Money.new(7, 'EUR').to_s # "0,07"
Money.new(100, 'USD').to_s # "1.00"
```

...integrating either of them in legacy code will be a huge effort.

Is there a better option?

...yes there is
`String.to_d`

```
require 'bigdecimal'
require 'bigdecimal/util'
savings = '50000'.to_d # amount invested
interest = '0.02'.to_d # annual interest rate: 2%
withholding = '0.25'.to_d # flat rate withholding tax: 25%
soli = '0.055'.to_d # solidarity supplement: 5.5%
church = '0.04'.to_d # church tax: 4%
exempt = '801'.to_d # tax exemption: 801
PerfectClass.perfect_method(savings, interest, withholding, soli, church, exempt)
```

`String`

? How disappointing...

...like always, it's a trade-off.

```
# util.rb
class String
# Convert +string+ to a BigDecimal and return it.
#
# require 'bigdecimal'
# require 'bigdecimal/util'
#
# "0.5".to_d
# # => #<BigDecimal:1dc69e0,'0.5E0',9(18)>
#
def to_d
BigDecimal(self)
end
end
```

ext/bigdecimal/lib/bigdecimal/util.rb#L47-L62

What about the precision parameter?

...it's not needed, precision is arbitrary.

```
/* bigdecimal.c */
BigDecimal_new(int argc, VALUE *argv)
{
...
case T_STRING:
/* fall through */
default:
break;
}
StringValueCStr(iniValue);
return VpAlloc(mf, RSTRING_PTR(iniValue));
}
```

ext/bigdecimal/bigdecimal.c#L2509-L2555

CRuby uses
`char*`

for internal representation.

...it's accurate and it inherits from `Numeric`

.

```
a = '0.027'.to_d
b = '0.011'.to_d
a.to_r # (27/1000)
b.to_r # (11/1000)
a * b # 0.000297
a + b # 0.038
a - 2 * b # 0.005
a.round(2) # 0.03
'4.55'.to_d % '0.05'.to_d # 0.0
```

I'll check out the `BigDecimal`

doc to see what else I can do with it.

Are we done now?

...we havn't even started. Will you fix the code before shipping?

```
savings = 50000 # amount invested
interest = 0.02 # annual interest rate: 2%
withholding = 0.25 # flat rate withholding tax: 25%
soli = 0.055 # solidarity supplement: 5.5%
church = 0.04 # church tax: 4%
exempt = 801 # tax exemption: 801
PerfectClass.perfect_method(savings, interest, withholding, soli, church, exempt)
```

Hm, it worked alright so far. I have my doubts it needs fixing.

...let me give you a warning. Really, I mean it!

Ok, what would that look like?

...like this.

```
/* bigdecimal.c */
BigDecimal_new(int argc, VALUE *argv)
{
...
case T_FLOAT:
rb_warn("initializing BigDecimal with an instance of Float.");
if (mf > DBL_DIG+1) {
rb_raise(rb_eArgError, "precision too large.");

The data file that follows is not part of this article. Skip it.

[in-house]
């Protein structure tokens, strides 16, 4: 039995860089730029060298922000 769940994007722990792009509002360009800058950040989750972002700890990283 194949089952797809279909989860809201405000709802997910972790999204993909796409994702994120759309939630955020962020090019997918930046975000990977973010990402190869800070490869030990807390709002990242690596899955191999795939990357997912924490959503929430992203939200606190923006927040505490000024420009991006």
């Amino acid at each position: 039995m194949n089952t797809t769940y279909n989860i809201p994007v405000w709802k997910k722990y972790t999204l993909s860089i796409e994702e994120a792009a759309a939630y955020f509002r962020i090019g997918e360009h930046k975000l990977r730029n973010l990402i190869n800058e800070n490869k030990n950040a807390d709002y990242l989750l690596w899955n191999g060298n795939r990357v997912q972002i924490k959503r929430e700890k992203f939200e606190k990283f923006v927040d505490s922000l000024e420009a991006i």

}
/* fall through */
...
StringValueCStr(iniValue);
return VpAlloc(mf, RSTRING_PTR(iniValue));
}
```

01-bigdecimal_float_warning.patch#L9

That's only BigDecimal.new though, what about .to_d?

Well spotted! Here we go...

```
# util.rb
class Float < Numeric
# Convert +flt+ to a BigDecimal and return it.
# 0.5.to_d
# # => #
#
def to_d(precision=nil)
location = caller[0].gsub(/:in `.*'$/, '')
warn("#{location}: warning: calling .to_d on an instance of Float.")
old_verbose, $VERBOSE = $VERBOSE, nil
BigDecimal(self, precision || Float::DIG)
ensure
$VERBOSE = old_verbose
end
end
```

01-bigdecimal_float_warning.patch#L22

Could you show me?

...sure.

```
$> curl -sSL https://get.rvm.io | bash
$> rvm get head
$> rvm install 2.2.3 --patch float_warnings -n float_warnings
$> rvm use ruby-2.2.3-float_warnings
$> irb
2.2.3-float_warnings :001 >
```

DEMO

DEMO output

```
$> curl -sSL https://get.rvm.io | bash
$> rvm get head
$> rvm install 2.2.3 --patch float_warnings -n float_warnings
$> rvm use ruby-2.2.3-float_warnings
$> irb
2.2.3-float_warnings :001 > require 'bigdecimal'
=> true
2.2.3-float_warnings :002 > BigDecimal.new(1.0, 2)
(irb):2: warning: initializing BigDecimal with an instance of Float.
=> #<BigDecimal:1c8e370,'0.1E1',9(27)>
2.2.3-float_warnings :003 > require 'bigdecimal/util'
=> true
2.2.3-float_warnings :004 > 1.2.to_d
(irb):4: warning: calling .to_d on an instance of Float.
=> #<BigDecimal:1c58ab8,'0.12E1',18(36)>
```

Knowing all that, you could even be

I could start with throwing out some `Float`

s ;-)

https://slides.com/wolfgangteuber/saving-money-with-ruby https://github.com/knugie/rvm-patchsets